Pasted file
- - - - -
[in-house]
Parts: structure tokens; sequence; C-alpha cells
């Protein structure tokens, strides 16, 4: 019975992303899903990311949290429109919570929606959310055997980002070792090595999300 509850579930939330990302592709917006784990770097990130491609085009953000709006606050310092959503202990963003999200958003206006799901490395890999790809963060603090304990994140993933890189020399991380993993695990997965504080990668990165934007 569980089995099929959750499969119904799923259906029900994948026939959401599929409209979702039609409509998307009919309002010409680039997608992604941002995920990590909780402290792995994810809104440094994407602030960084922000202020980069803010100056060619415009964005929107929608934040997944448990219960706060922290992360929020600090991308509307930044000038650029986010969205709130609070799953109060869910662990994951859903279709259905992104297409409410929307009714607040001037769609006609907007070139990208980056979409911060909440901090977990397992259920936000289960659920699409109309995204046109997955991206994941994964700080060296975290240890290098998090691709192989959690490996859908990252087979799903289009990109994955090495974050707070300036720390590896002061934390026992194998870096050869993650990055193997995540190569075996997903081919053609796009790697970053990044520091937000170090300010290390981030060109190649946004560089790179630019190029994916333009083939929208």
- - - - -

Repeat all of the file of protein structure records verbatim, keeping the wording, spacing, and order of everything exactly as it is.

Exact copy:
[in-house]
Parts: structure tokens; sequence; C-alpha cells
């Protein structure tokens, strides 16, 4: 019975992303899903990311949290429109919570929606959310055997980002070792090595999300 509850579930939330990302592709917006784990770097990130491609085009953000709006606050310092959503202990963003999200958003206006799901490395890999790809963060603090304990994140993933890189020399991380993993695990997965504080990668990165934007 569980089995099929959750499969119904799923259906029900994948026939959401599929409209979702039609409509998307009919309002010409680039997608992604941002995920990590909780402290792995994810809104440094994407602030960084922000202020980069803010100056060619415009964005929107929608934040997944448990219960706060922290992360929020600090991308509307930044000038650029986010969205709130609070799953109060869910662990994951859903279709259905992104297409409410929307009714607040001037769609006609907007070139990208980056979409911060909440901090977990397992259920936000289960659920699409109309995204046109997955991206994941994964700080060296975290240890290098998090691709192989959690490996859908990252087979799903289009990109994955090495974050707070300036720390590896002061934390026992194998870096050869993650990055193997995540190569075996997903081919053609796009790697970053990044520091937000170090300010290390981030060109190649946004560089790179630019190029994916333009083939929208």